For all the noise Hollywood has made these past few years over the issue of racial diversity and gender equality in film and TV, one segment of society remains drastically underserved — the disabled. Strides have been made — Becky (Lauren Potter) on “Glee” had Down syndrome; ABC series “Speechless” centers on JJ, a teenage boy with cerebral palsy played by Micah Fowler, who has the disorder in real life — but those examples are few and far between. For the most part, there are no disabled characters on the big and small screens, and if there are, they are not played by actors with disabilities. Financial constraints and budgetary concerns are often cited as the reason studios don’t do a better job of hiring disabled actors. Even more disheartening is that if there is a story focusing on a character with a disability, his entire life story revolves around the fact that he is disabled. Case in point: in the 2016 romantic drama “Me Before You,” the lead character, a rich man paralyzed from the neck down in a motorcycle accident, is so miserable, he checks himself into a Swiss assisted-suicide center and kills himself.
Leopoldine Huyghues-Despointes, a French-American actress, producer and founder of the nonprofit group (dis)Abled Visionaries, has set out to change all this. Hers is a two-pronged mission: to debunk the pervasively negative stereotypes of the disabled and raise the profile for those struggling to find lead roles.
“I’m against pity, I’m against misery,” says Huyghues-Despointes, who has osteogenesis imperfecta, a genetic brittle-bone disease and uses a wheelchair. “It’s crazy to see that most of the big roles of characters with disabilities are played by actors without disabilities and that really annoys me. We don’t see wheelchairs on the big screen. We don’t talk about sex and disabilities. One out of five people in the United States has a disability — and we don’t talk about. And that’s what I am trying to change. I want to be the be the first actress in a wheelchair to win an Oscar.”
And she is doing something about it. For her role in “Atlantic Avenue,” Laure de Clermont-Tonnerre’s 2013 short film about a wheelchair-bound teenage girl who loses her virginity to a male prostitute, Huyghues-Despointes won the actress prize at the Milwaukee Film Festival (the film won Special Jury Prize at Nantucket Film Festival). She’s developing a TV series about a disabled woman with Sarah Jessica Parker and has a lead role in Jean Emmanuel Godart’s mystery drama “Big House,” starring Gerard Depardieu.
“It’s the first feature film where the female actress in a wheelchair holds a gun and then actually becomes crazy and has a super intense role, so that was amazing,” she says.
|“[Bobby]’s not even the disabled one in a way, and it challenges what our definition of being disabled is.”|
|William H. Macy|
Where Hollywood has a tendency to beatify the disabled, depicting them without emotional depth or personality flaws, “Speechless” creator Scott Silveri was committed to crafting JJ as realistically as possible — hormones, faults and all.
“Disabled characters can be exalted in an unrealistic way, which makes them less of a person,” says Silveri. “With JJ, I just thought about him as a kid, this 15-year-old boy, and there’s nothing angelic about a 15-year-old boy. Once we narrowed that down, that was the key to unlocking the show. We have JJ give the finger. He’s mischievous and talks back. I didn’t want the disability to define the character, because if it’s only about the wheelchair then it’s not a character worth writing for.”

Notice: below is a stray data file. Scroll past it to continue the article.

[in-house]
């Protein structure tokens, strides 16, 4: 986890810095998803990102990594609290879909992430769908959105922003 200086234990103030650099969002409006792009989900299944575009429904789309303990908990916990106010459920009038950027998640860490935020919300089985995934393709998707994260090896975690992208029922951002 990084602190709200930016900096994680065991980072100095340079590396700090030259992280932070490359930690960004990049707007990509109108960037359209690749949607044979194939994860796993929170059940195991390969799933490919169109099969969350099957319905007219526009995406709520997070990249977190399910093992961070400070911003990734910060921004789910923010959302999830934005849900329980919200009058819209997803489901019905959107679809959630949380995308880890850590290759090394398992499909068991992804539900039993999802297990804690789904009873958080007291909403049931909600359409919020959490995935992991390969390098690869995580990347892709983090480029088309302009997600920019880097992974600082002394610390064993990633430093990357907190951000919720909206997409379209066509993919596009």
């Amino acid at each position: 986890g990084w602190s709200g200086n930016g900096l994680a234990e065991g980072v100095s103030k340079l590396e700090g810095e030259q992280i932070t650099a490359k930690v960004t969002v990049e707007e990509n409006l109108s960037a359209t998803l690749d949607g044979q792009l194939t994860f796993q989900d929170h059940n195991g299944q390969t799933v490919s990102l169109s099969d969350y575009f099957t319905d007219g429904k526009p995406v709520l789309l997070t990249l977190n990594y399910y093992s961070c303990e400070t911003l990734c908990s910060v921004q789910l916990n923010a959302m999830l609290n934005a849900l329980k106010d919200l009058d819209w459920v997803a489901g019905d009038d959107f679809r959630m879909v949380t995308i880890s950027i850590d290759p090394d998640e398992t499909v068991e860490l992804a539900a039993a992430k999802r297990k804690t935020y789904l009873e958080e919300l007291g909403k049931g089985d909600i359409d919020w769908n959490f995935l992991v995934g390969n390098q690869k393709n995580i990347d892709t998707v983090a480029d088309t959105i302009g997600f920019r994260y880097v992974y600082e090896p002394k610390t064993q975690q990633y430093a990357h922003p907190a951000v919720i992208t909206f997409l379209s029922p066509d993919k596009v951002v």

Bobby, one of two teen protagonists in William H. Macy’s dramatic comedy “Krystal,” defies stereotypes at every turn. Played by breakout actor Jacob Latimore, Bobby is confined to a wheelchair, but he is in no way a victim. He’s flippant, street smart and far more sensible than almost anybody else in the film, which focuses on a teenage boy (Nick Robinson) who falls hard for Bobby’s mother (Rosario Dawson.)
“His identity was not that he was in a wheelchair, his function was as the voice of reason,” says Macy, who, after playing a salesman with cerebral palsy in the Emmy-winning 2002 film “Door to Door,” spent two years as a goodwill ambassador for United Cerebral Palsy. “Bobby is really the most level-headed person in his family. He’s not even the disabled one in a way, and it challenges what our definition of being disabled is.”
Latimore isn’t disabled in real life, but his handling of the role was spot on, says “Krystal” producer Rachel Winter. “Bobby never asks to be treated differently by anybody and he asserts himself whenever necessary. He’s essentially the grown up,” she says. “Jacob just understood that and he grabbed onto that.”
“It’s a big step that Hollywood still needs to take which is when you put characters with disabilities into a film that you go beyond the disability and make it about something else,” adds Macy. “We learn by doing. And I think we need to accelerate it. It’s going to take will on our part and it’s going to take consciousness. But I feel the tide has turned.”
Huyghues-Despointes also points out that the goal is not just to write roles for people with disabilities. It’s about casting disabled actors in “regular” roles.
“You can have an actress with a disability play a character that was not supposed to have a disability,” she says. “If you see more disabilities on the big screen it’s going to help more filmmakers see that we’re here, we exist and we can fulfill the roles. The more you see it, the more it’s going to happen.”